Whether your grandchildren live across the world or just next door, writing them notes and letters creates a place for them to share their lives with you, and for you to share yours with them. Even today, with our ability to see and hear our grandchildren instantly no matter where they are in the world, there is an important place for the written word.
If Your Grandchildren Live Far Away
Did you ever have a pen pal as a child? Do you remember the thrill of getting a letter in the mail? (Let’s face it, it’s still exciting to get real mail!) If your grandchildren live in another city, state or country, establishing a habit of regular postal correspondence can bring you closer. Even before they can write, there are ways to make a pen pal out of your grandchildren.
If Your Grandchildren Live Nearby
Just because your grandchildren live close enough for frequent visits doesn’t mean there isn’t room for written exchanges. In addition to the ideas above, there are some special ways to engage your grandkids.
Do you have other ideas for making written correspondence a part of your relationship with your grandchildren? Please share in the comments!
My mother-in-law has always captivated her grandchildren with the stories she tells of her childhood in a small mid-western town. Whether it’s about the time she burned the popcorn at her grandmother’s theater or the time her older siblings locked her in the basement, she is able to make another age and place come alive. But those stories do more than just entertain the kids. According to research, children and adolescents who know more of their family history have higher self-esteem, higher social and academic competence, and fewer behavior problems.
Researchers at Emory University developed the “Do You Know…?” scale to study how families pass along their history. Sometimes called “The 20 Questions”, the DYK Scale is comprised of questions that tap into different kinds of family stories. Questions like “Do you know what went on when you were being born?” and “Do you know some of the jobs that your parents had when they were young?” are starting points for sharing family stories. It’s not passing on the knowledge that is most important, it’s the telling of the stories that connects the generations and provides the sense of self and belonging that promotes children's well-being.
You can find the full set of twenty questions here. The last one made me laugh ("Do you know a relative whose face 'froze' in a grumpy position because he or she did not smile enough?"), but they all sparked ideas for stories to tell. Next time you talk to your grandkids, why not use these question to guide your conversation?
Duke, M.P., Lazarus, A., & Fivush, R. (2008). Knowledge of family history as a clinically useful index of psychological well-being and prognosis: A brief report. Psychotherapy Theory, Research, Practice, Training, 45, 268-272.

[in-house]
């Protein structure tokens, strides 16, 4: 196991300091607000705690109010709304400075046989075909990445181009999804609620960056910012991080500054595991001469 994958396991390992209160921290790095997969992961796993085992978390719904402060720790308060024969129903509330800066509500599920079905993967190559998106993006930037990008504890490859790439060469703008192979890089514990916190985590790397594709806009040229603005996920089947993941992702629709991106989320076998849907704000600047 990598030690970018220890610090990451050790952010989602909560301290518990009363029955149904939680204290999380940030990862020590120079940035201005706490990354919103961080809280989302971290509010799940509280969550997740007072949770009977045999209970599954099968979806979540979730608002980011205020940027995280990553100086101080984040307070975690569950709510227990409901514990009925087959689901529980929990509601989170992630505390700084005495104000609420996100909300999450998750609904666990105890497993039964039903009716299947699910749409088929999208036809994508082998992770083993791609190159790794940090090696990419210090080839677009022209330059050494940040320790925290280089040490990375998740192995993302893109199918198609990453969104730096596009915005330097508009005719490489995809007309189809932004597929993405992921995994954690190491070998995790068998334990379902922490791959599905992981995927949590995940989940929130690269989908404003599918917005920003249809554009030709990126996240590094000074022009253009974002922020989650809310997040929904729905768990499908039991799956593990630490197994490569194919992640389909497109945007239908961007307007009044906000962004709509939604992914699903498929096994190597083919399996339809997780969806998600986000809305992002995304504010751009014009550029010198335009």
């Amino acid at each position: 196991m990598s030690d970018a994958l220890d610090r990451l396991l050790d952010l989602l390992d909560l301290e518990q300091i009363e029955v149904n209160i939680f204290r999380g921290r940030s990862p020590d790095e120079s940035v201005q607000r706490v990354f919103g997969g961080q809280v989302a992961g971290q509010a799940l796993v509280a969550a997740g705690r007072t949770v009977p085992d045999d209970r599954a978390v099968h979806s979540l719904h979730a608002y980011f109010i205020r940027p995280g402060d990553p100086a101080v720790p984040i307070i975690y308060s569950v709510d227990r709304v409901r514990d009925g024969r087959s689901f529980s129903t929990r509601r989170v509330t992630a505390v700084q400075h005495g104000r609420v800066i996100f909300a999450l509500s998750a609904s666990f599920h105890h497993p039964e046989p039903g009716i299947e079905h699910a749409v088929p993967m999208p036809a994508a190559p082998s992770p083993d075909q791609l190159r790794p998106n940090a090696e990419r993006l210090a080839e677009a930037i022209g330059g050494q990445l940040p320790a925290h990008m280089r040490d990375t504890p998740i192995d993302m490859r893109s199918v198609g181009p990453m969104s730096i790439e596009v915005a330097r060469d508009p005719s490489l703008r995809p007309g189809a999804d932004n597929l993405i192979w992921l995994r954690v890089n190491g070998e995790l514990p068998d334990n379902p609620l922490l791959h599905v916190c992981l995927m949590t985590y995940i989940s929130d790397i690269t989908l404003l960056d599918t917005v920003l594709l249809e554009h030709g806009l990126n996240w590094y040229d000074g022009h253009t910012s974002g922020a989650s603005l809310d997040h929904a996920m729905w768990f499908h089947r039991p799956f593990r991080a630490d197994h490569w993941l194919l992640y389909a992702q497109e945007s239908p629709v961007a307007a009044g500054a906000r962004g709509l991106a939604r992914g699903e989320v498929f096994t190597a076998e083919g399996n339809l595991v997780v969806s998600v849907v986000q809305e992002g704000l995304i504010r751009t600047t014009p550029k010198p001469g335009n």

Do you want to be the grandfather wrestling with your grandkids, or the one who can’t lift them because of a bad back? Do you want to watch them play superheroes, or help them vanquish the bad guys? How many years of your grandchild’s life do you hope to be around for? If you haven’t been motivated to take good care of yourself, perhaps being a grandparent is the inspiration you need. Would you take up exercise to squeeze out a few extra years?
I’ve always hated exercise. That endorphin rush that you read about has never happened for me, and the only physical exertion I’ve ever actually enjoyed is kayaking in still waters. Which, since I don’t live near still waters, is not something I can pursue as a regular workout. I was lucky: my genetics meant that even without a vigorous exercise program, I stayed healthy and strong for the first fifty years of my life.
Eventually, however, my excellent genes began to age. I found myself having trouble lifting my suitcase into the overhead bin. I got stiff if I sat on the floor too long. And then my grandson arrived. I realized that to be part of his world I would need to be able to carry 30 pounds and spend long stretches sitting on the concrete with a fat piece of chalk in my hand. And I joined a gym for the first time in my life.
Pilates, yoga, weight training: these are all excellent ways for older adults to keep fit enough to play like a toddler. The average age that someone becomes a grandparent today is 50, hardly a senior citizen. No matter what your age, though, staying in shape is a powerful gift to your grandchildren. Getting down on the floor allows you to see the world from their vantage point and be a part of their world. Being able to get up again without difficulty is a bonus!